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How to Get Good Scores in PTE: 10 Tried-And-True Tips

 

PTE (short for Pearson Test of English) is regarded as one of the most reflective tests in evaluating English competencies among those studying and working in English-speaking countries.  

How to get good scores in PTE is a different story, though – as some candidates struggle to understand the test’s approach and required skills.  

Hopefully, our guides can shed some light on this critical issue and analyze excellent learning tips from some of the best PTE scorers. 

How to Get Good Scores in PTE: Top 10 Tips for Learners 

Tip #1. Research The Standard Format Of A PTE Exam 

Like any test, it is hard to score high on your PTE exam if you have no idea of its requirements and assessment frameworks in the first place.  

Hence, while spending time polishing your PTE skills, do not forget to address the most basic questions about the standard format, such as: 

  • The number of sections for each exam 
  • Minutes/time allotted to every section 
  • The number of questions 
  • How the answers are recorded 

That way, you will find it much easier to identify your weak points and find solutions to progress towards your goals.  

Tip #2. Active Listening 

Listening is one of the four tested skills in PTE, in which you will be asked to respond to non-native English accents/spot the right information within a given audio speech.  

Most people find it very difficult to stay attentive/focused throughout the entire audio speech. No worries; you can take smaller steps by:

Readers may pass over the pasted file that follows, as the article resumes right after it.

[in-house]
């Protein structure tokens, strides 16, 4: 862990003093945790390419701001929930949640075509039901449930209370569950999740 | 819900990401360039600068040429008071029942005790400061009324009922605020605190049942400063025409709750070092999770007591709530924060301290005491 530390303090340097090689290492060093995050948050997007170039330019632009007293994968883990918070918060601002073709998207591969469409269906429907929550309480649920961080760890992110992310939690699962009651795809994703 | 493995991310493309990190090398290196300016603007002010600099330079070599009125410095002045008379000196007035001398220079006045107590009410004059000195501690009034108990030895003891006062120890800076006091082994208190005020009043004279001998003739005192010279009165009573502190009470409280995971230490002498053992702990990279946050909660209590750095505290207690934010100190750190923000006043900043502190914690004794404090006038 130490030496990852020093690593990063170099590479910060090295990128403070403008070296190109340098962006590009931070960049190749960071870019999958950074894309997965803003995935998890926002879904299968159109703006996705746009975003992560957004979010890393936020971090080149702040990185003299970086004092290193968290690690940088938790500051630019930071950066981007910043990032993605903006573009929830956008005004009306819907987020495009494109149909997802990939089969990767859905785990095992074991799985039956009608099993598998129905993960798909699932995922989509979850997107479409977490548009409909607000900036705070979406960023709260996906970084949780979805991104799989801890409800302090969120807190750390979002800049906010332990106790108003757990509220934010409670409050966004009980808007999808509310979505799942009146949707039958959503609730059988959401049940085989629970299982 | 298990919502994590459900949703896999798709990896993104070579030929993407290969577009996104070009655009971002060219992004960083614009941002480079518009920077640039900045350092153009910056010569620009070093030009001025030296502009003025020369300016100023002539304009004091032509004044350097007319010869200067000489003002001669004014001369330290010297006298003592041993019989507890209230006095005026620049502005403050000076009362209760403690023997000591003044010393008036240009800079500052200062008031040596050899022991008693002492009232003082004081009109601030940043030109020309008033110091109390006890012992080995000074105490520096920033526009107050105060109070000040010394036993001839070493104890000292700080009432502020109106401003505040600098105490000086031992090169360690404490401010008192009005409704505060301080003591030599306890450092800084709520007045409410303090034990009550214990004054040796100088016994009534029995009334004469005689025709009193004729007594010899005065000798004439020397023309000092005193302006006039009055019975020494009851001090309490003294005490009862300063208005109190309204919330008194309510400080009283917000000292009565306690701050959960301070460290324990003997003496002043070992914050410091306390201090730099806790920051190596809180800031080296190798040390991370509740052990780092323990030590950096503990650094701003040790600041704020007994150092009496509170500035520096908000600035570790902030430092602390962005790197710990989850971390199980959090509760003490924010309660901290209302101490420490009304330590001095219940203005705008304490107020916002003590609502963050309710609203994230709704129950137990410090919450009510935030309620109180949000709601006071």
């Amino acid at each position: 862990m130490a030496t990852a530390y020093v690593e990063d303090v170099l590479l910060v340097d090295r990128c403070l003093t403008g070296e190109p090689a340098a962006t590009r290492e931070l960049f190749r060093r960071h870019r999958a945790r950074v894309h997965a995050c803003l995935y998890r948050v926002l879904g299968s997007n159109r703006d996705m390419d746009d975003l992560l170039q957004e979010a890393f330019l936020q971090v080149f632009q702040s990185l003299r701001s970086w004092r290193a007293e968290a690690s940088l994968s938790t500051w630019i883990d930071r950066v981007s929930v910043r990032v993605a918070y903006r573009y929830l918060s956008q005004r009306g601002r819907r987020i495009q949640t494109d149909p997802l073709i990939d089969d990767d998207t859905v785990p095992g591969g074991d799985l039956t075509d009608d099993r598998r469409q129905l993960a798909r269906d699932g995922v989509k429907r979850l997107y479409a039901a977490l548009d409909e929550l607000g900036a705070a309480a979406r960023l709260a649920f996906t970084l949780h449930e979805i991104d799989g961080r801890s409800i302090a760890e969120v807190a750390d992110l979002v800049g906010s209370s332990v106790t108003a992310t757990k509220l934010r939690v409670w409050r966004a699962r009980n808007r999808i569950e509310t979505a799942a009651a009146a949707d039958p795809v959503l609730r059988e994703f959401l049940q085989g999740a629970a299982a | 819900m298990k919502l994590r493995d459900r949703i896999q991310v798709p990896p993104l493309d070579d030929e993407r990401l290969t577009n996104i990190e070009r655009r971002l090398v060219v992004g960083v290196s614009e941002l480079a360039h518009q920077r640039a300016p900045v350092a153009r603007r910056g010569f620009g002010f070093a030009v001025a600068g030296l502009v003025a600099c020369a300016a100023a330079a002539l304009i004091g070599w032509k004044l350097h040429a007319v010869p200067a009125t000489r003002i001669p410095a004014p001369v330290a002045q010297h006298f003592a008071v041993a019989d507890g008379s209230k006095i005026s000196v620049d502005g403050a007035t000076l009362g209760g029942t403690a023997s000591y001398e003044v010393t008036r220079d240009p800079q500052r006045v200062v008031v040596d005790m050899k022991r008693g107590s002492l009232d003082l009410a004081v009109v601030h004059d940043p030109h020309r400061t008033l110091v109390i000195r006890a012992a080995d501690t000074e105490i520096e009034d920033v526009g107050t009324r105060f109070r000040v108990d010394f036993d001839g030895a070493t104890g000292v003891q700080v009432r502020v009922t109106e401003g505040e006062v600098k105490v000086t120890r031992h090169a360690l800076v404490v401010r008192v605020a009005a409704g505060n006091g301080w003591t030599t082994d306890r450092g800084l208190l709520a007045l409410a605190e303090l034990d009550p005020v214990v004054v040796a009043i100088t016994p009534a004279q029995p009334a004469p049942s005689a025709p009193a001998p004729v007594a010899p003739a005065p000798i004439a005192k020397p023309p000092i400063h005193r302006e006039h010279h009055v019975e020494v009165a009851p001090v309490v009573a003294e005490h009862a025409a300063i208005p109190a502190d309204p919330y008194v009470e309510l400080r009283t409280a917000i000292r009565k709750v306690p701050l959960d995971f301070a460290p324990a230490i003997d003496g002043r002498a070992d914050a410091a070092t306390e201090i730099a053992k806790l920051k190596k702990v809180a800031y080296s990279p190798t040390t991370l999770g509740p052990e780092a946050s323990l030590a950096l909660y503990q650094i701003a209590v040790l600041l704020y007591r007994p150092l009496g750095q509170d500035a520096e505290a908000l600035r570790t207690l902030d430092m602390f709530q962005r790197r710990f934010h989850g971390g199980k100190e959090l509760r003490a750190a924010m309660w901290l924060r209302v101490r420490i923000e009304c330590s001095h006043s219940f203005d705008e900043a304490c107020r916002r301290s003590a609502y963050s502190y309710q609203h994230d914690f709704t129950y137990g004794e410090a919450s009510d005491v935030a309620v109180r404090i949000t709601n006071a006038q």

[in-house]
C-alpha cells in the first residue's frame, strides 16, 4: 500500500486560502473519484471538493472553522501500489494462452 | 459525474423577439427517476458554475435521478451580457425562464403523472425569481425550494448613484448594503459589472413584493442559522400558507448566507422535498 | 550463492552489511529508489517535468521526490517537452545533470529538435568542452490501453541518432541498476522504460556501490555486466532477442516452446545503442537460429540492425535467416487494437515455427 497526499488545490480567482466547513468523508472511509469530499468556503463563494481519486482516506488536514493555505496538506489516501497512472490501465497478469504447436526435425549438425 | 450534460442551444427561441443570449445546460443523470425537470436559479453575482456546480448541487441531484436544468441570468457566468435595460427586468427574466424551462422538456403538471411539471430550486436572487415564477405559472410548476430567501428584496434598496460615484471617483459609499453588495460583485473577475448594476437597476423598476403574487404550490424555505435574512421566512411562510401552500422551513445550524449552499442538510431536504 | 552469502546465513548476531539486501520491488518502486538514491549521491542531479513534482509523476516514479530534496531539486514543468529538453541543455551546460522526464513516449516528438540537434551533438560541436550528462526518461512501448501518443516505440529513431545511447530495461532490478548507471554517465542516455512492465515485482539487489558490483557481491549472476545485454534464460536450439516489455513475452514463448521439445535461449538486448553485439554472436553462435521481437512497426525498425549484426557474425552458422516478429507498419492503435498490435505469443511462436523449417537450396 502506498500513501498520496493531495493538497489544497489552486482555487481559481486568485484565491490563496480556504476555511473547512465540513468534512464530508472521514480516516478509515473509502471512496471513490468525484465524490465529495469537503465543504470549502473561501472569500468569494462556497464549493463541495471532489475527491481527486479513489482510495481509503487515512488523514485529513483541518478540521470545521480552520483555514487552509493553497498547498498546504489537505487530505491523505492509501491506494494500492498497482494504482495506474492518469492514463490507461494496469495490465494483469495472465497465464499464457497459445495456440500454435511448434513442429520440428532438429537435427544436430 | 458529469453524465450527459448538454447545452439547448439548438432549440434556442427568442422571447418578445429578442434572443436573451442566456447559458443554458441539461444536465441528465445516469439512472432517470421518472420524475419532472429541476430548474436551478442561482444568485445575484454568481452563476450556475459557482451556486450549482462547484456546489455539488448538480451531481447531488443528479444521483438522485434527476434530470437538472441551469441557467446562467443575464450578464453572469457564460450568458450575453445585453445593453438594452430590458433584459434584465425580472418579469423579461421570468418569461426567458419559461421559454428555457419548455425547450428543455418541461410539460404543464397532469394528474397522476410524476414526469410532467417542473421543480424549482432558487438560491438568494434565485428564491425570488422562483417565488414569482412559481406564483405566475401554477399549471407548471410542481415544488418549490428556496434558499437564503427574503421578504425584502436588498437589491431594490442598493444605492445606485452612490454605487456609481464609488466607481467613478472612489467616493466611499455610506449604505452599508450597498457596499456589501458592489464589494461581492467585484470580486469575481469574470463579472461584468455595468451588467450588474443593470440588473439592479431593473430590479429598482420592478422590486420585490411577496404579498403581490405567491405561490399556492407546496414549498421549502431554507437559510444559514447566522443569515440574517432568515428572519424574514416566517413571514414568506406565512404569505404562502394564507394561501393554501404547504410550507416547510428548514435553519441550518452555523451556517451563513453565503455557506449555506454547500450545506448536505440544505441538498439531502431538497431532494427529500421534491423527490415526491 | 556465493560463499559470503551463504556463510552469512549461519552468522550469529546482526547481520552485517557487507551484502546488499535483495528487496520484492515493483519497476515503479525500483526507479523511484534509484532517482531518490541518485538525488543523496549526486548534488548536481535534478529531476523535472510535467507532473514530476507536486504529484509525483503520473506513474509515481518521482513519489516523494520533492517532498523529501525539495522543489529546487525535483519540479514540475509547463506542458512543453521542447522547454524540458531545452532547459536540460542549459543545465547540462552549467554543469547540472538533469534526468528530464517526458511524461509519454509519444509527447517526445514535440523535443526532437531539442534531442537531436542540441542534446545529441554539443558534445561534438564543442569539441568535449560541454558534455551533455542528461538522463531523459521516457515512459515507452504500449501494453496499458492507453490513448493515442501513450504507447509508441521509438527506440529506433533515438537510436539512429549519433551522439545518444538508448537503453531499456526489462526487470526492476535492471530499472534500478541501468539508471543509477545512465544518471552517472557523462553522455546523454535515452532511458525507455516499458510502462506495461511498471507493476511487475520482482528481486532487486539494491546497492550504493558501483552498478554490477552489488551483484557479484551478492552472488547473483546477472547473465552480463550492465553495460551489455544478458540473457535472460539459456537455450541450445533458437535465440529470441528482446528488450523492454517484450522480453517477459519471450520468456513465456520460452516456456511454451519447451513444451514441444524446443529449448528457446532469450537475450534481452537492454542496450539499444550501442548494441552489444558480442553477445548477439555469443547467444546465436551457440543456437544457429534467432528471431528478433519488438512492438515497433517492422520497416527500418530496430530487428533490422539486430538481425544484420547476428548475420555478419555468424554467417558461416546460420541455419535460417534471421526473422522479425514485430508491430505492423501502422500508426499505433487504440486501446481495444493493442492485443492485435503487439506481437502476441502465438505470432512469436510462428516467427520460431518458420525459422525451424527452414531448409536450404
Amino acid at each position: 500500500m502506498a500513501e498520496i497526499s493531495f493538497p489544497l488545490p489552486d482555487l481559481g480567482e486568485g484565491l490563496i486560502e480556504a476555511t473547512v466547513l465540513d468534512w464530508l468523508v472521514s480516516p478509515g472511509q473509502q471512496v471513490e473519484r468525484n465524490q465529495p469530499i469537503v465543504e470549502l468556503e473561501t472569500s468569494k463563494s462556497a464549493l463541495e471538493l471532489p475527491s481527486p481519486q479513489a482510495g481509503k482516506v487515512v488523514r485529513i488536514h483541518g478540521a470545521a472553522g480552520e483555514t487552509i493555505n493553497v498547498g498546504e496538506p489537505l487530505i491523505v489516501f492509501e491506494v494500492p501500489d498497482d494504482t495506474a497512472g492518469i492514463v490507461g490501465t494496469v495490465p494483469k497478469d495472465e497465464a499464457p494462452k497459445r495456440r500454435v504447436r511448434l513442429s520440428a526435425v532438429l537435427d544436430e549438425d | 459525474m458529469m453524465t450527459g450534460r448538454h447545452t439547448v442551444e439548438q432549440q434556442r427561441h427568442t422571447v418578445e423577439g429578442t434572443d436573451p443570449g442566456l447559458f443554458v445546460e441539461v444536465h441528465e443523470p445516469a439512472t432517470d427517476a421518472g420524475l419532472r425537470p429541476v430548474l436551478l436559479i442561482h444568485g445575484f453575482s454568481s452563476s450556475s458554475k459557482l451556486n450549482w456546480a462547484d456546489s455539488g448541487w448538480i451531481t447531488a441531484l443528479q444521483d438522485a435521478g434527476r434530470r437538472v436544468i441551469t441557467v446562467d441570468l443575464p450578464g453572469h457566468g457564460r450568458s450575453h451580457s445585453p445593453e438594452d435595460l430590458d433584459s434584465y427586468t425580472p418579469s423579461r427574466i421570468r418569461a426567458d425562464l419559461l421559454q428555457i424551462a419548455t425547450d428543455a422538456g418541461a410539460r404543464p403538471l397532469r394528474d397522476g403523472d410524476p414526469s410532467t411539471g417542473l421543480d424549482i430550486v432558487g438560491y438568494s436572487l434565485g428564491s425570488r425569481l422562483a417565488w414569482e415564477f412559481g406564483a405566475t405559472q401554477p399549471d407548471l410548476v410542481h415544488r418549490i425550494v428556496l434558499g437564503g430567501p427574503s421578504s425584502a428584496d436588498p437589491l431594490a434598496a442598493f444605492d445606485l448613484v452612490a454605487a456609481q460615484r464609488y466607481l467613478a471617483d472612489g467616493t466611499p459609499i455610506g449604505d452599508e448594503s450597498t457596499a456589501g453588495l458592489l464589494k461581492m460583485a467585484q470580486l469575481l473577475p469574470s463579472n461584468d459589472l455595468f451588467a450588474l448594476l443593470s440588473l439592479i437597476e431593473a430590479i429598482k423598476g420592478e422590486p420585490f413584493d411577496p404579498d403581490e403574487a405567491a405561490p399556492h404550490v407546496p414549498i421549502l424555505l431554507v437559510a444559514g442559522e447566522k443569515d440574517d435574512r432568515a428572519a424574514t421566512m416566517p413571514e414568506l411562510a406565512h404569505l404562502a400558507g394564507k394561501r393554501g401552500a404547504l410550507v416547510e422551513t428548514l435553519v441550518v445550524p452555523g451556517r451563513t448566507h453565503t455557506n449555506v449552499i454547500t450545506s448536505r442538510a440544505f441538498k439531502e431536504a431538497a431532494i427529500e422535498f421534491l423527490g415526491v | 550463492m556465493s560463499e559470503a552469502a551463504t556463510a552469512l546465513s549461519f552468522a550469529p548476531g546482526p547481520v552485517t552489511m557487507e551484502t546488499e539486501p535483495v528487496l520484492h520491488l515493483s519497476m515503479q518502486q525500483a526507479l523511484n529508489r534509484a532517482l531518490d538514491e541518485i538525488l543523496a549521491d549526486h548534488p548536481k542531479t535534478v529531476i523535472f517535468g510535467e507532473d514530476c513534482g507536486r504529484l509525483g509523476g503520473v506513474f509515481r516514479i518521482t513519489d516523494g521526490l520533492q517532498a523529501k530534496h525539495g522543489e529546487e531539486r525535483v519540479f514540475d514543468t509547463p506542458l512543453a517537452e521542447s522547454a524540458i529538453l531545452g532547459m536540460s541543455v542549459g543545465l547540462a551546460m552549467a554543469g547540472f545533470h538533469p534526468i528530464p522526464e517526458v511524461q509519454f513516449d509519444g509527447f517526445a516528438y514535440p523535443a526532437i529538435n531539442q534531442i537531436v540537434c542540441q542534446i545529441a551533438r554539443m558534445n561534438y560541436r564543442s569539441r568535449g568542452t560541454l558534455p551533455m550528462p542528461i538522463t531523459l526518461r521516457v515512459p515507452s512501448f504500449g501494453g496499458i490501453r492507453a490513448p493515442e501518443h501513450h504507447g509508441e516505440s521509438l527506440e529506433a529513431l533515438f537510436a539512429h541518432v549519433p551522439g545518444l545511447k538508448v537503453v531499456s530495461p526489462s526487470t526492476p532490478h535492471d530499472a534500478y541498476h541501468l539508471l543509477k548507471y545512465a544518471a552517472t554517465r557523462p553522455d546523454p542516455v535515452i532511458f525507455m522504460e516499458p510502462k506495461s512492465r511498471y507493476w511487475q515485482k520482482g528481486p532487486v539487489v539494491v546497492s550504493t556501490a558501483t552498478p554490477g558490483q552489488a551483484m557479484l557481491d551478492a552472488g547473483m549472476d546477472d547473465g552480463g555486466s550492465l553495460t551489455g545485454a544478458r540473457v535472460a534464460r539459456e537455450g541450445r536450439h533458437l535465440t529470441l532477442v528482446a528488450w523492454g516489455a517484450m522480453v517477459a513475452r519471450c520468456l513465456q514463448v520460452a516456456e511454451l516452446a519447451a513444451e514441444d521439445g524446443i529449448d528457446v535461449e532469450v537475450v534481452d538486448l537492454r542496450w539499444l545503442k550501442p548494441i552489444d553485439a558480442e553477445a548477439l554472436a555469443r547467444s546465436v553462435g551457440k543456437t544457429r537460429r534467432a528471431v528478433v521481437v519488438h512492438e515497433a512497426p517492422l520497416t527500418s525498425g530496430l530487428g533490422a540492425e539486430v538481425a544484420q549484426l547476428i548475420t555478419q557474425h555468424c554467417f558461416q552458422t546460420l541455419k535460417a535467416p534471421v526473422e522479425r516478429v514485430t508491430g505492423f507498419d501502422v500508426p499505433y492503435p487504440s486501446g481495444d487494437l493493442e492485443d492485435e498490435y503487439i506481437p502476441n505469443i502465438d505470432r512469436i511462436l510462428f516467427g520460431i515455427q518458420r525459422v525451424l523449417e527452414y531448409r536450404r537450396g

• Watching films and movies with/without subtitles (the latter is highly recommended, as it ensures your attention to the movie is always spot-on) 
  • Listening to podcasts about topics you are interested in 
  • Watching videos on Youtube 
  • Listening to educational audio lessons; as the goal here is to be informed/educated, you usually have more motivation to will yourself into 100% focus. 

Also, do not forget to take notes while listening; this habit will prove practical during the actual exam. 

Tip #3. Taking Digital Notes 

Regarding note-taking options, we strongly suggest you use a computer instead of paper or notebooks.  

The PTE tests are often integrated with computer usage, requiring you to type down your answer or choose a given option from the computer screen.  

Why not take this opportunity to start practicing your patterns – and familiarize yourself with the listening-taking notes habits before the exam? 

Tip #4. Sparing Some Seconds After Your Answer 

None of the listening tips will work if you fail to weave them into smart time management.  

Always spare some seconds after your answer to double-check and make changes when needed. Also, remember to allot your time properly to: 

  • Listening to each question 
  • Decoding each question 
  • Answering the question 
  • Revising each answer